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Education Programming

Why Johnny Can't Code and How That Can Change 527

Posted by samzenpus
from the get-your-learn-on dept.
snydeq writes "Fatal Exception's Neil McAllister discusses why schools are having a hard time engaging young minds in computer science — and what the Scalable Game Design program in Colorado is doing to try to change that. 'Repenning's program avoids this disheartening cycle in three important ways. First, it deemphasizes programming while still encouraging students to develop the logical thinking skills they'll need for more advanced studies. Second, it engages students by encouraging them to be creative and solve their own problems, rather than just repeating exercises dictated by their instructor. Third, and perhaps most important, students are rewarded for their efforts with an actual, concrete result they can relate to: a game.'"
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Why Johnny Can't Code and How That Can Change

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  • by sethstorm (512897) on Thursday June 23, 2011 @12:10PM (#36542650) Homepage

    Except that Jina only is coding because of anti-US fraud that works in her favor.

    Sounds like you don't want a US citizen until they've been beat down to a level of world subservience. Another point to add - you weren't paying attention that we're not asking about Jina, just Johnny.

    We need less of you, less of Jina, and to give every advantage to Johnny.

  • Re:Offshoring. (Score:3, Interesting)

    by BigDaveyL (1548821) on Thursday June 23, 2011 @12:56PM (#36543422) Homepage

    Quoting from your post:
    "Even WITH offshoring Software Engineering is one of the ONLY segments of the US economy that is still hiring and has a serious shortage of qualified people."

    I think you need some additional quantifiers here - employers set the bar high and don't want to pay for a rockstar. There will always be a shortage of the super highly skilled/niche programmers, and these people will easily find jobs because of their highly skilled/niche status.

    Also, employers are unwilling to recognize transferrable skills and adverse to having promotions/employee development. For example, I know people that are stuck programming VB 6 because their employer doesn't want to upgrade to the new fangled .Net stuff. When employees want to look for a new job, they are told "Sorry, you don't have .Net exp." so they are stuck supporting crappy apps, even though they could be an above average programmer.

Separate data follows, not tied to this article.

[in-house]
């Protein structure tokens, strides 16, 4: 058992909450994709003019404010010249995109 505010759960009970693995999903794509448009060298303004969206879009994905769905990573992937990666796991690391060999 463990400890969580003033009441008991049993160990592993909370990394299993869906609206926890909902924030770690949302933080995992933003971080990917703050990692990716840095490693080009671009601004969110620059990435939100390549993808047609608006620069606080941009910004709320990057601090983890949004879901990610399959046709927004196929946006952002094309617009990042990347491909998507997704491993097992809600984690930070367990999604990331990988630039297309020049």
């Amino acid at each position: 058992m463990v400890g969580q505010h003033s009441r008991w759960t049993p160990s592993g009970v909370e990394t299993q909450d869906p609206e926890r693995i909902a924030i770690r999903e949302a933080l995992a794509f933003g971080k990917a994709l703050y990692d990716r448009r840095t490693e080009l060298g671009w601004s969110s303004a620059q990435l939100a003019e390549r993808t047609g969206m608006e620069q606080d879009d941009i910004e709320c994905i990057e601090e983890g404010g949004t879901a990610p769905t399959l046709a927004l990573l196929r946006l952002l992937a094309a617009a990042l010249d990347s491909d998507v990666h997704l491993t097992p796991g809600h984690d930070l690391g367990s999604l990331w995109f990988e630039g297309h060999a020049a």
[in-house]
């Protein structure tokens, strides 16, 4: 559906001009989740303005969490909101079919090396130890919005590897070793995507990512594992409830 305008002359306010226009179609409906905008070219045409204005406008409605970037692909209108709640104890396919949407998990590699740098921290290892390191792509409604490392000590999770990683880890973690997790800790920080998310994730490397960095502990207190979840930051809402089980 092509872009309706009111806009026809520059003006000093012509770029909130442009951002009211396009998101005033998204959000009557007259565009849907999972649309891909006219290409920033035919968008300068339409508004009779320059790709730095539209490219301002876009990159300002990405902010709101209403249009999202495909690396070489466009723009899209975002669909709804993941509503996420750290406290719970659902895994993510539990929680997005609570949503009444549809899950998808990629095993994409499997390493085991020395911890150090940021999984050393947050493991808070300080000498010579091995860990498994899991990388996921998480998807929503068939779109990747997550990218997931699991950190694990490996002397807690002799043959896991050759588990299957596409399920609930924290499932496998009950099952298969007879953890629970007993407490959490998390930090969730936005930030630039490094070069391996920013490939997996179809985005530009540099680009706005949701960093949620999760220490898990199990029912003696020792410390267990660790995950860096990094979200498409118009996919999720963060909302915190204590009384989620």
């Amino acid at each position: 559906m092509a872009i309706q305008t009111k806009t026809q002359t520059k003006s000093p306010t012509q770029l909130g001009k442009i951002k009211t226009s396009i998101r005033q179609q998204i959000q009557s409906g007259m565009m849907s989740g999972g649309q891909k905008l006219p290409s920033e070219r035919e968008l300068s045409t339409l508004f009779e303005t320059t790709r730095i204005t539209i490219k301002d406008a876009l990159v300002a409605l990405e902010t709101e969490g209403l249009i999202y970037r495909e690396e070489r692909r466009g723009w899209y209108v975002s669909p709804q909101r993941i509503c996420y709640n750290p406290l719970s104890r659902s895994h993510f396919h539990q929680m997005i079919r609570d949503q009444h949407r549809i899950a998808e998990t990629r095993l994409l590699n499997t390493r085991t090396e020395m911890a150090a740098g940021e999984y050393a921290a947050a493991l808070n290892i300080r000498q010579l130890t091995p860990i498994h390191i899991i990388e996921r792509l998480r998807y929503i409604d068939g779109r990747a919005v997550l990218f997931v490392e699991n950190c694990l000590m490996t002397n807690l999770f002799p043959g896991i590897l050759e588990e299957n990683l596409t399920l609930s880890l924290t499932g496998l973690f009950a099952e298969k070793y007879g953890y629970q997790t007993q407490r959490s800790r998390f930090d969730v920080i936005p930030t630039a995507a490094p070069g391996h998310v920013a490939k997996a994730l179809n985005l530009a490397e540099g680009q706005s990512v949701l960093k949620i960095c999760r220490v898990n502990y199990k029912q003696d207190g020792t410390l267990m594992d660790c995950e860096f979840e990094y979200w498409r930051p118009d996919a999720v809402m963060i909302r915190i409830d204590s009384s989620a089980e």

I also thought I read somewhere that colleges and universities are graduating enough people in computing related fields to fill computing related jobs. If this is true, then the shortage is less of an issue.

    So in conclusion, there is only a shortage of people that are highly skilled and have real world exp. in what you're specifically looking for, and willing to accept your pay. All others need not apply.

  • Re:Offshoring. (Score:3, Interesting)

    by Kagetsuki (1620613) on Thursday June 23, 2011 @02:49PM (#36545206)

    No, I took programming classes at Stanford, and then I studied at HAL in Japan. The difference was very much the same as the difference between education in mathematics between American and Japan, both I have experienced. Americans just seem to jumble concepts together in some sort of linear path where to get from point A to C you absolutely must learn point B before C and after A.

    For example, in mathematics in America you learn different equations for a line in different mathematical styles - algebra, geometry, etc. In Japan we learn all the equations for lines together at the same time. For programming in America you'll learn some method and then learn several algorithms that employ that method (learn loops and conditionals, then learn different types of sorts). In Japan we learned computing architecture including how things were stored in memory and collected and processed by the CPU, stored in the registers etc. while also learning assembler, doing algorithms with flow charts, and learning C. By learning all that in parallel I understood how the code I wrote in C would look in ASM, and how the ASM would translate to a list of binary instructions stored in memory, and how those instructions in memory were composed and how they would be sent through the machine. I came out of the first year at Stanford roughly able to code, I came out of the first year of HAL with a complete understanding of how to implement complex algorithms in C and how the compiled binary output of that C code would be processed by the machine.

    Certainly different schools will teach differently, but it seems to me the general methodologies of teaching have different underlying paradigms. As for India, good schools in India are insanely difficult to get into because of limited space. To get into a good university in India the hurdles are significantly higher than those of say MIT. On top of that India has a very unique system of mathematics that can prove to be extremely impressive. Calculation code I would have to write down and spend time converting, breaking down and checking I have seen my Indian counterparts glance at and find errors in seconds. Certainly the Indian coders I have worked with would be the higher-level ones; the ones that have made it to Japan. By the same token I've yet to see an American that worked well in a group and didn't continually press their random ideas like they were be-all end-all solutions. Just personal experiences for sure, but if I were putting my own money down on foreign developers my past experiences would have an effect on my decisions.

What this country needs is a dime that will buy a good five-cent bagel.

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